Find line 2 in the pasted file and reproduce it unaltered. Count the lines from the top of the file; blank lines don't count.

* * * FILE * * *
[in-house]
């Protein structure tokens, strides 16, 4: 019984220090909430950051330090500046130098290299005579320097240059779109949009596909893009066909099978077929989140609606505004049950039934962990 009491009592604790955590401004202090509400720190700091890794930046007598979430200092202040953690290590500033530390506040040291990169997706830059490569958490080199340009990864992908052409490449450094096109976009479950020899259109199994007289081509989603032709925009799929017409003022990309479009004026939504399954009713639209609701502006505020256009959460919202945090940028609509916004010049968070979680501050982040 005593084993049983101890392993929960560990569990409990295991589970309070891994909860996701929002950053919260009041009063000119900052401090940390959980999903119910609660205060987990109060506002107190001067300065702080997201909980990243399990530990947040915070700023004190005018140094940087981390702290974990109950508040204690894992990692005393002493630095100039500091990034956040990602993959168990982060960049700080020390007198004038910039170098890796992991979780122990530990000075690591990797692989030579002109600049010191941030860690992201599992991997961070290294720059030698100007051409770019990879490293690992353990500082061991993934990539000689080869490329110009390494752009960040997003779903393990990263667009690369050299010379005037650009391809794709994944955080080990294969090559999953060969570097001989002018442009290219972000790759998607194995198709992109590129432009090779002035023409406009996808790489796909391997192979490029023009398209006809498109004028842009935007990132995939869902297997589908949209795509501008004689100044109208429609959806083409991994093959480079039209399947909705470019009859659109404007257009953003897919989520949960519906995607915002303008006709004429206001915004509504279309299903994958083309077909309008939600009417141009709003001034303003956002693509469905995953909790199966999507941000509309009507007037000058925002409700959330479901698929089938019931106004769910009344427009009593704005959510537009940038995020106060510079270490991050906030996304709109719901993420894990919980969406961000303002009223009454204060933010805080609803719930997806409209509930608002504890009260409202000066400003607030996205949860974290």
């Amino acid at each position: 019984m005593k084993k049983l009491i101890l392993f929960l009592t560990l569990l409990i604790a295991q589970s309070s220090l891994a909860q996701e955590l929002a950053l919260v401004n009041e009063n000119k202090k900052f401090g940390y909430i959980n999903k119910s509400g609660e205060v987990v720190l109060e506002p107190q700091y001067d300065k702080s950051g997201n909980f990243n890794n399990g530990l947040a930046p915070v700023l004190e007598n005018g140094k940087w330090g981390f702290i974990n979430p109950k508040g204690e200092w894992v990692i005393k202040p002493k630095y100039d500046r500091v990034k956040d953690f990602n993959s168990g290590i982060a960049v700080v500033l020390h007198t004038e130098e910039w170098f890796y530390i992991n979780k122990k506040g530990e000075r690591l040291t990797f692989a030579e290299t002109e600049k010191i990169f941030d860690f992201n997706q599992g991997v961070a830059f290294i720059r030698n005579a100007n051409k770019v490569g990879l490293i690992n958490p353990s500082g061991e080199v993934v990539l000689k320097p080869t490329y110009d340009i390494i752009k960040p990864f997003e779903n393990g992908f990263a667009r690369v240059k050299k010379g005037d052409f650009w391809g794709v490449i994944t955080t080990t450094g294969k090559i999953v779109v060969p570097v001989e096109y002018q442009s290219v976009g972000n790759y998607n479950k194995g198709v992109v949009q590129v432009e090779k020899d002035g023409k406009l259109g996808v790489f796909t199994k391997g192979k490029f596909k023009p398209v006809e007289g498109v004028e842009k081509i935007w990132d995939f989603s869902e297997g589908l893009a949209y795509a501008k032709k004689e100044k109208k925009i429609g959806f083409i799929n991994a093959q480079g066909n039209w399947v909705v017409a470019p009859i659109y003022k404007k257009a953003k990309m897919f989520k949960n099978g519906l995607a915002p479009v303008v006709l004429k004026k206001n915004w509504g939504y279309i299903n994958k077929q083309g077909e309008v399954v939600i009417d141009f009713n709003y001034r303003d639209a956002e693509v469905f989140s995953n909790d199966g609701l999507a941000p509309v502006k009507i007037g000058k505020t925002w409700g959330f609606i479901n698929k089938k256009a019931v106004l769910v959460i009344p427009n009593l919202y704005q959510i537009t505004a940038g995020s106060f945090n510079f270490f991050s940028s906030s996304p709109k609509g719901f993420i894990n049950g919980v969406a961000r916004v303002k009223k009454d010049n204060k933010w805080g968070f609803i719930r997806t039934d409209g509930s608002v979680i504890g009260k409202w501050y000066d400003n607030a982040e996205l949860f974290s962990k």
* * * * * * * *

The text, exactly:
């Protein structure tokens, strides 16, 4: 019984220090909430950051330090500046130098290299005579320097240059779109949009596909893009066909099978077929989140609606505004049950039934962990 009491009592604790955590401004202090509400720190700091890794930046007598979430200092202040953690290590500033530390506040040291990169997706830059490569958490080199340009990864992908052409490449450094096109976009479950020899259109199994007289081509989603032709925009799929017409003022990309479009004026939504399954009713639209609701502006505020256009959460919202945090940028609509916004010049968070979680501050982040 005593084993049983101890392993929960560990569990409990295991589970309070891994909860996701929002950053919260009041009063000119900052401090940390959980999903119910609660205060987990109060506002107190001067300065702080997201909980990243399990530990947040915070700023004190005018140094940087981390702290974990109950508040204690894992990692005393002493630095100039500091990034956040990602993959168990982060960049700080020390007198004038910039170098890796992991979780122990530990000075690591990797692989030579002109600049010191941030860690992201599992991997961070290294720059030698100007051409770019990879490293690992353990500082061991993934990539000689080869490329110009390494752009960040997003779903393990990263667009690369050299010379005037650009391809794709994944955080080990294969090559999953060969570097001989002018442009290219972000790759998607194995198709992109590129432009090779002035023409406009996808790489796909391997192979490029023009398209006809498109004028842009935007990132995939869902297997589908949209795509501008004689100044109208429609959806083409991994093959480079039209399947909705470019009859659109404007257009953003897919989520949960519906995607915002303008006709004429206001915004509504279309299903994958083309077909309008939600009417141009709003001034303003956002693509469905995953909790199966999507941000509309009507007037000058925002409700959330479901698929089938019931106004769910009344427009009593704005959510537009940038995020106060510079270490991050906030996304709109719901993420894990919980969406961000303002009223009454204060933010805080609803719930997806409209509930608002504890009260409202000066400003607030996205949860974290």